ARC Review: Teardrop (Teardrop #1) by Lauren Kate
I received this book for free from the mentioned source in exchange for an honest review. This does not affect my opinion of the book nor the content of my review.
Teardrop by Lauren Kate
Series: Teardrop #1
on October 22, 2013
Genres: Fantasy, PNR, YA
Source: ARC From Publisher
View on: Goodreads
Grab it: Buy on Amazon
About the Book:
Never, ever cry. . . . Eureka Boudreaux's mother drilled that rule into her daughter years ago. But now her mother is gone, and everywhere Eureka goes he is there: Ander, the tall, pale blond boy who seems to know things he shouldn't, who tells Eureka she is in grave danger, who comes closer to making her cry than anyone has before.
But Ander doesn't know Eureka's darkest secret: ever since her mother drowned in a freak accident, Eureka wishes she were dead, too. She has little left that she cares about, just her oldest friend, Brooks, and a strange inheritance—a locket, a letter, a mysterious stone, and an ancient book no one understands. The book contains a haunting tale about a girl who got her heart broken and cried an entire continent into the sea. Eureka is about to discover that the ancient tale is more than a story, that Ander might be telling the truth . . . and that her life has far darker undercurrents than she ever imagined. From Lauren Kate comes an epic saga of heart-stopping romance, devastating secrets, and dark magic . . . a world where everything you love can be washed away.
This review will be short and to the point. Despite my love-hate, hate-love relationship with this overly dramatic novel, I couldn’t stop reading. And for some unknown reason, kept on reading until the very end. While I had EXTREMELY high hopes for Teardrop, nothing stops me from connecting with a book like long-winded prose and endless amounts of telling. Also, the stereotypical characters became increasingly annoying, as the book dragged on….and on….and on. Really, I think Teardrop could have worked better if much of the purple prose and nauseating descriptions were cut. Who needs paragraphs of description for characters? Not this chick. Especially if you are not backing up your descriptions with the characters actions. Before we even get to the serious action, which by the way takes FOREVER to get to, we have to deal with Eureka Boudreaux’s wishy-washy and judgmental personality.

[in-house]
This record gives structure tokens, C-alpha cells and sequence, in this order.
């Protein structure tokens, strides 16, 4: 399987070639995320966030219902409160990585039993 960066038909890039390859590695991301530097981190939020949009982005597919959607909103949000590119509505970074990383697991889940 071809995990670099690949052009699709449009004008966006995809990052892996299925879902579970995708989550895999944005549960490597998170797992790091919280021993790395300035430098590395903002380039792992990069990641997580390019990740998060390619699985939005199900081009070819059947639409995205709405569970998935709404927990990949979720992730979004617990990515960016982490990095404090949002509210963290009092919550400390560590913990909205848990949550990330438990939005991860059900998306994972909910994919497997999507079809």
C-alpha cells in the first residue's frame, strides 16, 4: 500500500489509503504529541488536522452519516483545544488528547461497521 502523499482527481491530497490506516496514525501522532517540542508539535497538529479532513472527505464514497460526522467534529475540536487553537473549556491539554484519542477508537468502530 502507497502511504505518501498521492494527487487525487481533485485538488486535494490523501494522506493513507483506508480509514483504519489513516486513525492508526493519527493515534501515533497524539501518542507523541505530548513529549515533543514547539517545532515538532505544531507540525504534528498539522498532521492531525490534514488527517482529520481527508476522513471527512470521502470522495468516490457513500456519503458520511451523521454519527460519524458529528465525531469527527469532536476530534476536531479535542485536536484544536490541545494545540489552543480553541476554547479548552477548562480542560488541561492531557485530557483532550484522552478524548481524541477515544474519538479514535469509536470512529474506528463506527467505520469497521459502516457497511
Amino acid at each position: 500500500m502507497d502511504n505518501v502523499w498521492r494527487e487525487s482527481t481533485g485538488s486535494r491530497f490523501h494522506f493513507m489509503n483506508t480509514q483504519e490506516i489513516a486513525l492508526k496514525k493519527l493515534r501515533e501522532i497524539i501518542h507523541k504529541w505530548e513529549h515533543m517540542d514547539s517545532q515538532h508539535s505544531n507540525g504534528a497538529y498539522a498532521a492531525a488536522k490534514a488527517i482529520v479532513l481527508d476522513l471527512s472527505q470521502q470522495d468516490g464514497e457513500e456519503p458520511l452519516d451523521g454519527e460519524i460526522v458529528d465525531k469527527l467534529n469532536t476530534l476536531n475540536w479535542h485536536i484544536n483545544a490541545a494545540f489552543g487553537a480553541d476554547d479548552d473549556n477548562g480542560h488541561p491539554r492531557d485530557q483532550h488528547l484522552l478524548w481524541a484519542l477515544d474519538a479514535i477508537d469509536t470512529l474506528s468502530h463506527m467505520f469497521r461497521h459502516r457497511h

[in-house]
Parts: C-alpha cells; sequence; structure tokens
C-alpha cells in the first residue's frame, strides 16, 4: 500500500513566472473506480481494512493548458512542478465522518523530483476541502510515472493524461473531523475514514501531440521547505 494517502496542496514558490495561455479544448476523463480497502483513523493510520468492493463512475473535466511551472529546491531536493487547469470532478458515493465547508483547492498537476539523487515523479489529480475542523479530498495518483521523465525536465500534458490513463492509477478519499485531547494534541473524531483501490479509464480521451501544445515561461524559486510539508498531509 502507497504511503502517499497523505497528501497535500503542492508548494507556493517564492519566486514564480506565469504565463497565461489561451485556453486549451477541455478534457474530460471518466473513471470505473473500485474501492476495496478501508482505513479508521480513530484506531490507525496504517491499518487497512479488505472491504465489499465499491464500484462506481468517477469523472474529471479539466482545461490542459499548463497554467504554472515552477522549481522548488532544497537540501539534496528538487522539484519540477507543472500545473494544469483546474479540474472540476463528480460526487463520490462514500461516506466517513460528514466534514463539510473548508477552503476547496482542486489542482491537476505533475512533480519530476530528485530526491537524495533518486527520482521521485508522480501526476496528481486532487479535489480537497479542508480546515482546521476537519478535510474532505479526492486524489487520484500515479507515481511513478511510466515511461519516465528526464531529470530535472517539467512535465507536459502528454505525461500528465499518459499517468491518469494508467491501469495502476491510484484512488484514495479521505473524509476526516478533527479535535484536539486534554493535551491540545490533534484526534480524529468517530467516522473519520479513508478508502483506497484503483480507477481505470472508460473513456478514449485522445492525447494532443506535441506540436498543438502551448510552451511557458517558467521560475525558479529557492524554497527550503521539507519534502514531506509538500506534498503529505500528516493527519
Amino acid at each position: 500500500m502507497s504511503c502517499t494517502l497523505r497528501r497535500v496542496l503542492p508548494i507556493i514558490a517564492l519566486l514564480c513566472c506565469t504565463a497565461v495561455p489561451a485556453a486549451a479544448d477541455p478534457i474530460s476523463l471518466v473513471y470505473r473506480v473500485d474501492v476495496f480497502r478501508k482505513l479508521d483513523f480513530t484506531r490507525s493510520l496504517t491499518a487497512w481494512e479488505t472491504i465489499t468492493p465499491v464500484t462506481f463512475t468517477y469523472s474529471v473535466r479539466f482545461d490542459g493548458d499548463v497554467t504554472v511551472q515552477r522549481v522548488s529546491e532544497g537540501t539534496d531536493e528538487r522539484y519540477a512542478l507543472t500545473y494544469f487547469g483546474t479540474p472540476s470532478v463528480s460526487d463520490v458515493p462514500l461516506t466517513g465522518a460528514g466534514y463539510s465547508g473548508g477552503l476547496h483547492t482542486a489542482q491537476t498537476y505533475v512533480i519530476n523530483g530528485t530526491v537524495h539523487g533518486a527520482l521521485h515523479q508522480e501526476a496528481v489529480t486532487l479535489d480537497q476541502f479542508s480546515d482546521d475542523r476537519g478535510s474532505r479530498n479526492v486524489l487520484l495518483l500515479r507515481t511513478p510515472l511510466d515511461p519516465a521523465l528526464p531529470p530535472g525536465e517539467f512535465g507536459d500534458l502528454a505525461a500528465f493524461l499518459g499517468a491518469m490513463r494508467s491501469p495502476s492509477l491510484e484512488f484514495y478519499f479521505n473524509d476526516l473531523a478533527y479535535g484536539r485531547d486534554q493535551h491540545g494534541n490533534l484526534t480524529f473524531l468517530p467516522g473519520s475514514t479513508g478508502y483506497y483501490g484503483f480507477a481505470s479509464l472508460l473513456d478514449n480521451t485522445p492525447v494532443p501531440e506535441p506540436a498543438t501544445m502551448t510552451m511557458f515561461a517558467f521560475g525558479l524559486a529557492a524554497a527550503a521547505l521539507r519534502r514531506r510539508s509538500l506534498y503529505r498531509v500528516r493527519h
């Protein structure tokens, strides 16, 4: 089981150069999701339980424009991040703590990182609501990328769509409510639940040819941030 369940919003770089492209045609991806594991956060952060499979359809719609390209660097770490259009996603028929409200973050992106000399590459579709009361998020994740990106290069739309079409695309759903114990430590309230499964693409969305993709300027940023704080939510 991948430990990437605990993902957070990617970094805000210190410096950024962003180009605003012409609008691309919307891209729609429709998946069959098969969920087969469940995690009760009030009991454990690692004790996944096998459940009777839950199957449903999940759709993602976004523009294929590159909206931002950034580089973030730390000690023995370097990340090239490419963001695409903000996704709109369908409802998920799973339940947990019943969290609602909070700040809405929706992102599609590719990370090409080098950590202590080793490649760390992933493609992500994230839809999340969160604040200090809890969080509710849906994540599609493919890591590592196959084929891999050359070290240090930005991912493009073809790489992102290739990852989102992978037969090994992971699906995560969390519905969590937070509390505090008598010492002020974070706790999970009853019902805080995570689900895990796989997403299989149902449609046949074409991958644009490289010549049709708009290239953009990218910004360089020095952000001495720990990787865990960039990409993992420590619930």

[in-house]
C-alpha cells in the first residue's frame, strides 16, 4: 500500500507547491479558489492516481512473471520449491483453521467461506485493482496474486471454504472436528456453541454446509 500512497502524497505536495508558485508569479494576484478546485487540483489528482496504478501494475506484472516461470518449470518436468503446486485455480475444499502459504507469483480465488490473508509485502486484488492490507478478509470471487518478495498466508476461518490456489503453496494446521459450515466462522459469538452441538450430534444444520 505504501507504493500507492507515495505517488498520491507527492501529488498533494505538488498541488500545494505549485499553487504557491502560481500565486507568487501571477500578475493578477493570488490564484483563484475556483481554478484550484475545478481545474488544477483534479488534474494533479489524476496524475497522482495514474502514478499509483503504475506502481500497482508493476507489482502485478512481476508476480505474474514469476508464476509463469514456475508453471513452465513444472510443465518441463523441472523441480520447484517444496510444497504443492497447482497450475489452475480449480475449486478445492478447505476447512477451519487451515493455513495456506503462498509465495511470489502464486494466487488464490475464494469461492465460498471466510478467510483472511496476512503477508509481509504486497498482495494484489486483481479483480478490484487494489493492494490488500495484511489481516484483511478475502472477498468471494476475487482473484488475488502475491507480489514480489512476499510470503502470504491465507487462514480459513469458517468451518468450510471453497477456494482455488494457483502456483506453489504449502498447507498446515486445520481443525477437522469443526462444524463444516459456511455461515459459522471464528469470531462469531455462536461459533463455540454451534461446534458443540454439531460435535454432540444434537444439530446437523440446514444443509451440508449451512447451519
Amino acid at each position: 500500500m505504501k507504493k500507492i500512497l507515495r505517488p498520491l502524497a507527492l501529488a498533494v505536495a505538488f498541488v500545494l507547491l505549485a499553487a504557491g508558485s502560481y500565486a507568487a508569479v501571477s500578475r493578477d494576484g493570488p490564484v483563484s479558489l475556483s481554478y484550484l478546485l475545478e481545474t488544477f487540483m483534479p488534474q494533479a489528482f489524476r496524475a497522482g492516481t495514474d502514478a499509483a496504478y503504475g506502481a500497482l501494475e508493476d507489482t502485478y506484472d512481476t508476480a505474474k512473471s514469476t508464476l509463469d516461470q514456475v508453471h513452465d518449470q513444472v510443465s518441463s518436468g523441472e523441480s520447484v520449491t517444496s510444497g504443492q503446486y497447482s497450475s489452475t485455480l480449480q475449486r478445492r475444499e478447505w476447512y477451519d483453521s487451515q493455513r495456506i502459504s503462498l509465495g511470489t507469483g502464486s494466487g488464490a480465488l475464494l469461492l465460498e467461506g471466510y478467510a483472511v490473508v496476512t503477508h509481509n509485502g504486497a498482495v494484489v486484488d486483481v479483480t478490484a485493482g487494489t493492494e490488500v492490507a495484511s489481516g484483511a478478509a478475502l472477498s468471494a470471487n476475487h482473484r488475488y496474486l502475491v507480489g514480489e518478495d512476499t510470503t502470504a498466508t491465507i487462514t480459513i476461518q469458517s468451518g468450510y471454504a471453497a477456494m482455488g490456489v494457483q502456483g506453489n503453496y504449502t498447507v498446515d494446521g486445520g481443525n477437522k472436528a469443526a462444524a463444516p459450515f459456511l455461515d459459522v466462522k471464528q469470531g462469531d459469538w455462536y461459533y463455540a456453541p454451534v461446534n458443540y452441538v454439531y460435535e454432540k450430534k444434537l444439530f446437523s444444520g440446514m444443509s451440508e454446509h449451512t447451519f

I have to admit, I was hooked on the story right from the beginning. Eureka’s mother is killed and Eureka herself is almost killed, in one of the most horrific and dramatic scenes I’ve ever read. With that kind of beginning you can see why I was deeply intrigued. Then the next 100 or so pages all travel downhill from there. I think the only reason I kept reading was to piece together the clues of what her mother entrusted to her – a locket, a letter, and a mysterious stone. Which we, the readers, know it has something to do with the mysterious boy Ander, her mothers past, and Atlantis. But getting to the actual discovery parts of the novel was tiring to read. However, if you made it far enough into the mythology of the book, the story finally becomes interesting again. Teardrop is 400+ pages, and by the time you reach the good stuff, you’ve spent 200+ pages bored and listening to her inner monologues with her bland personality.
The characterization of everyone in Teardrop made me do more than one *face-palm*. At one point, Eureka and her BFF Cat go to a neighboring high school to find the infamous Ander and Cat changes her clothes into something very…how can I put this…trashy, and Eureka has the nerve to say (and I’m paraphrasing because I don’t have the book in front of me) “I wonder if they perceive her as half-white like all the people at our school perceive me as half-black”. *side eye* WTF!!!???????!!!!! I had to read this sentence five times and decided if I was even going to finish the novel. Why would she even make this throwaway statement? Why does she even think the kids are her school would perceive her as half-black? I’m so confused, and have to wonder if Eureka wasn’t a little presumptuous in her thought.
When I started writing this review, I began with a 3.5 rating. Then, the more I wrote the more irate I became which has brought my rating down a couple of notches. Come to find out, I guess I really didn’t like Eureka at all. Even though I enjoyed the world-building (once we got to it), the characters just didn’t please me as I’d hoped. I haven’t even discussed her wicked stepmother or Ander who is utterly creeptastic. Having never read anything by this author, Teardrop leaves me less than enthused to pick up anything else Kate has written.
If you want to read an exceptional novel with AMAZING female characters I suggest you try:
At least you won’t be bored to death with these novels!